Have you seen a reflexology session on our student clinic and professional spa menu and wondered what it is all about? Something with feet right?

In this blog post we are going to take a look at what reflexology is and what a reflexology session with us looks like.

The most common reflexology is for the feet, but reflexology can also be performed on the whole body, hands, ears, or face. For the purpose of this blog post when we talk about reflexology we will be referring to foot reflexology.

The theory of reflexology suggests that when the soft tissues of the feet are manipulated they correspond to other, specific parts of the body and can impact the workings and overall health of these systems. With over 7,000 nerve endings, feet are uniquely equipped to feel A LOT and to communicate information up the legs to the spine and ultimately to the brain.

Reflexology is an ancient practice, and there is evidence that many ancient cultures participated in and performed reflexology. Now reflexology is seen as complementary and alternative therapy.

The experience can be relaxing, and while it pairs well with massage it is distinct from it. Reflexology focuses on specific points and applying pointed, precise pressure. This can result in finding tenderness, which in the practice is interpreted as an imbalance in the body. The goal of reflexology is to restore balance. In a reflexology session, the therapist or reflexologist will be trying to reveal any imbalances and provide an avenue for restoration. A reflexology session should not be painful, however experiencing that “good hurt” or therapeutic pain is to be expected. Like receiving any bodywork, clients are encouraged to communicate if they are experiencing discomfort and the practitioner will make adjustments.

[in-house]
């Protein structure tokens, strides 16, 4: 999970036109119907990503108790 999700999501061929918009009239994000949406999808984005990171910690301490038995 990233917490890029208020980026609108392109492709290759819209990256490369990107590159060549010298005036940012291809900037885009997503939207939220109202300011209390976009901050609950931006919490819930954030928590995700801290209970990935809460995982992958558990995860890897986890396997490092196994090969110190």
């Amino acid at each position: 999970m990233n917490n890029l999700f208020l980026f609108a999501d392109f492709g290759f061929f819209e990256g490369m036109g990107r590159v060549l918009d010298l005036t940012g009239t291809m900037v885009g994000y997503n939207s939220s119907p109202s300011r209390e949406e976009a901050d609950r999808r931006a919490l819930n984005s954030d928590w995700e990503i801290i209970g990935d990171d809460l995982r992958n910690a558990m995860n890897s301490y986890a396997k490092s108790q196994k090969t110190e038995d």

In our student clinic and our professional spa there are two ways to experience reflexology: a reflexology enhancement or a reflexology session.

A reflexology enhancement adds a series of reflex points to the planned massage session. It can be a great way to see if your body responds to reflexology. It can also be a nice way to add a specific goal to a massage session. For example, if it is allergy season and you have been feeling congested, adding a reflex enhancement and communicating your goal with your therapist will give them the opportunity to work on specific points such as sinuses, eyes, and lungs.

A reflexology session with us is 50 minutes long. It is a unique session and clients will only need to remove their footwear and roll up any long pants to allow access to the ankles and lower legs. The session includes a relaxing foot soak, exfoliating scrub, hand massage, and of course the star of the show: working the reflexology points on the feet. The experience is completed with a calming foot massage.

The most popular essential oil to incorporate into the foot soak is lemongrass, and for good reason. It is a balancing aroma that is both soothing and energizing. The delightful scent of citrus will stick with you for the rest of your day after a reflexology session.

Reflexology has many supporters and success stories. For some bodies, reflexology seems to really connect and communication between the body and the brain work together to provide relief and restore balance.

Call us to schedule an appointment in our student clinic, or book a reflexology session online with one of our professionals.